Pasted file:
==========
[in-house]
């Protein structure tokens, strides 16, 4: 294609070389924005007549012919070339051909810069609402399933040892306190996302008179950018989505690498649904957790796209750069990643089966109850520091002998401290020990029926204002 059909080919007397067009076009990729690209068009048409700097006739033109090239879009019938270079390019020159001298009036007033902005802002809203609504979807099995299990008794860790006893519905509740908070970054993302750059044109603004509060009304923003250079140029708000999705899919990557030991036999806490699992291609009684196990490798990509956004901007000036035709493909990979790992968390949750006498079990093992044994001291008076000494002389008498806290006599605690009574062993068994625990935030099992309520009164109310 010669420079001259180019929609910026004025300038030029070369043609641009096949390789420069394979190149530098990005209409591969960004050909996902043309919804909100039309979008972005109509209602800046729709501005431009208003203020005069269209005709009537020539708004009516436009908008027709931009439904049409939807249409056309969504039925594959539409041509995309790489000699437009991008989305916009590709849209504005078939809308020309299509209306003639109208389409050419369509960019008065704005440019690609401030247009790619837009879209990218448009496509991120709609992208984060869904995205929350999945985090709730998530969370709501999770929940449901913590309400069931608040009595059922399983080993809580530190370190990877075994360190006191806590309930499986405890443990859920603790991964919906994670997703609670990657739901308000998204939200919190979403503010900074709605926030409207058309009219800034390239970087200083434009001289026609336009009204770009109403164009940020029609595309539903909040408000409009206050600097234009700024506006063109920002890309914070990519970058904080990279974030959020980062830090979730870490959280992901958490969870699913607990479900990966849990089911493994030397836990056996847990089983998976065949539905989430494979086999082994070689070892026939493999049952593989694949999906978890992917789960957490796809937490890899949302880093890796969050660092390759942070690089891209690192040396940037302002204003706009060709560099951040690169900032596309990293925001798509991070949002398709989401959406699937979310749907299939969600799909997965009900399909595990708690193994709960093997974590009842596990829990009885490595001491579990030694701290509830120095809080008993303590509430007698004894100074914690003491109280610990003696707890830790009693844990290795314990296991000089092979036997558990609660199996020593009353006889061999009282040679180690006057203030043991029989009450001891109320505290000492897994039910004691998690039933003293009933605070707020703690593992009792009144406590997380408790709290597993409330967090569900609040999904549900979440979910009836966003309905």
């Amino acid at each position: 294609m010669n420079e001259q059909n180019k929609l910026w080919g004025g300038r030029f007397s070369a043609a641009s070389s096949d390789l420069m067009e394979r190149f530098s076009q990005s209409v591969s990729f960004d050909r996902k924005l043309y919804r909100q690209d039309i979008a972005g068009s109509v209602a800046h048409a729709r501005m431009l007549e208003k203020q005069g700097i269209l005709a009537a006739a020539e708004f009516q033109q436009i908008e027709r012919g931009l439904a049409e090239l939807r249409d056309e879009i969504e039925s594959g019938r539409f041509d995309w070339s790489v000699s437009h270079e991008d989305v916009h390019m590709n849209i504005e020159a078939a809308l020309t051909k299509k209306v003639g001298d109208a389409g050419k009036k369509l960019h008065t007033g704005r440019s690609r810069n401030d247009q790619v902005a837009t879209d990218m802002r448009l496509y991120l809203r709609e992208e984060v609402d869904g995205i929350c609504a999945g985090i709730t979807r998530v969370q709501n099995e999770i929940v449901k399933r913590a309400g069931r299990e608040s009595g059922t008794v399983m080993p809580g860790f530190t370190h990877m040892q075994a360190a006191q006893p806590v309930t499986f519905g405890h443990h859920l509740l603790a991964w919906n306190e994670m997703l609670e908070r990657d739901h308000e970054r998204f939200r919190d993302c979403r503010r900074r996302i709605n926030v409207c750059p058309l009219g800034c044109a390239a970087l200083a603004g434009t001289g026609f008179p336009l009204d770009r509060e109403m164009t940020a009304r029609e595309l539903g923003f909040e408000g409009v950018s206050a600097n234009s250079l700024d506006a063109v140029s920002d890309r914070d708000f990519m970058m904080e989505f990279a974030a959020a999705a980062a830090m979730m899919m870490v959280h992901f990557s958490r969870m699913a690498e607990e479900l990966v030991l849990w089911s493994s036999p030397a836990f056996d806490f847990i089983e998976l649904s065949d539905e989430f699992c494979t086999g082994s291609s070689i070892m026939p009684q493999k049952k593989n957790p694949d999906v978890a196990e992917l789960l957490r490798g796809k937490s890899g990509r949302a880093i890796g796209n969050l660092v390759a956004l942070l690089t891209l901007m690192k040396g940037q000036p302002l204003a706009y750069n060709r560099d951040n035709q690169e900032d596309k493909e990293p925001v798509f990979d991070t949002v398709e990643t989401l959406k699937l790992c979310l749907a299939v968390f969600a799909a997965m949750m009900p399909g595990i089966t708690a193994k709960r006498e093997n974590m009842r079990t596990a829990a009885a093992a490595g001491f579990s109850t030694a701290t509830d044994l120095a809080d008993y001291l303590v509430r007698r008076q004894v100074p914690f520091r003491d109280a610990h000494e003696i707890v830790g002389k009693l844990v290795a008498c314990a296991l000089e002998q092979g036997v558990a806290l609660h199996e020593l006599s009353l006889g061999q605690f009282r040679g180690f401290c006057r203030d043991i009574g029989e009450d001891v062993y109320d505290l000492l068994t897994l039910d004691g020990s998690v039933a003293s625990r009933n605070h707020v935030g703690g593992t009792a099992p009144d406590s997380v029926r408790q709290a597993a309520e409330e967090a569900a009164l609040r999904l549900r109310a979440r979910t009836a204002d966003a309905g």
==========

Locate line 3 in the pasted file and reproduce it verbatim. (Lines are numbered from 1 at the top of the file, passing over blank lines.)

């Amino acid at each position: 294609m010669n420079e001259q059909n180019k929609l910026w080919g004025g300038r030029f007397s070369a043609a641009s070389s096949d390789l420069m067009e394979r190149f530098s076009q990005s209409v591969s990729f960004d050909r996902k924005l043309y919804r909100q690209d039309i979008a972005g068009s109509v209602a800046h048409a729709r501005m431009l007549e208003k203020q005069g700097i269209l005709a009537a006739a020539e708004f009516q033109q436009i908008e027709r012919g931009l439904a049409e090239l939807r249409d056309e879009i969504e039925s594959g019938r539409f041509d995309w070339s790489v000699s437009h270079e991008d989305v916009h390019m590709n849209i504005e020159a078939a809308l020309t051909k299509k209306v003639g001298d109208a389409g050419k009036k369509l960019h008065t007033g704005r440019s690609r810069n401030d247009q790619v902005a837009t879209d990218m802002r448009l496509y991120l809203r709609e992208e984060v609402d869904g995205i929350c609504a999945g985090i709730t979807r998530v969370q709501n099995e999770i929940v449901k399933r913590a309400g069931r299990e608040s009595g059922t008794v399983m080993p809580g860790f530190t370190h990877m040892q075994a360190a006191q006893p806590v309930t499986f519905g405890h443990h859920l509740l603790a991964w919906n306190e994670m997703l609670e908070r990657d739901h308000e970054r998204f939200r919190d993302c979403r503010r900074r996302i709605n926030v409207c750059p058309l009219g800034c044109a390239a970087l200083a603004g434009t001289g026609f008179p336009l009204d770009r509060e109403m164009t940020a009304r029609e595309l539903g923003f909040e408000g409009v950018s206050a600097n234009s250079l700024d506006a063109v140029s920002d890309r914070d708000f990519m970058m904080e989505f990279a974030a959020a999705a980062a830090m979730m899919m870490v959280h992901f990557s958490r969870m699913a690498e607990e479900l990966v030991l849990w089911s493994s036999p030397a836990f056996d806490f847990i089983e998976l649904s065949d539905e989430f699992c494979t086999g082994s291609s070689i070892m026939p009684q493999k049952k593989n957790p694949d999906v978890a196990e992917l789960l957490r490798g796809k937490s890899g990509r949302a880093i890796g796209n969050l660092v390759a956004l942070l690089t891209l901007m690192k040396g940037q000036p302002l204003a706009y750069n060709r560099d951040n035709q690169e900032d596309k493909e990293p925001v798509f990979d991070t949002v398709e990643t989401l959406k699937l790992c979310l749907a299939v968390f969600a799909a997965m949750m009900p399909g595990i089966t708690a193994k709960r006498e093997n974590m009842r079990t596990a829990a009885a093992a490595g001491f579990s109850t030694a701290t509830d044994l120095a809080d008993y001291l303590v509430r007698r008076q004894v100074p914690f520091r003491d109280a610990h000494e003696i707890v830790g002389k009693l844990v290795a008498c314990a296991l000089e002998q092979g036997v558990a806290l609660h199996e020593l006599s009353l006889g061999q605690f009282r040679g180690f401290c006057r203030d043991i009574g029989e009450d001891v062993y109320d505290l000492l068994t897994l039910d004691g020990s998690v039933a003293s625990r009933n605070h707020v935030g703690g593992t009792a099992p009144d406590s997380v029926r408790q709290a597993a309520e409330e967090a569900a009164l609040r999904l549900r109310a979440r979910t009836a204002d966003a309905g």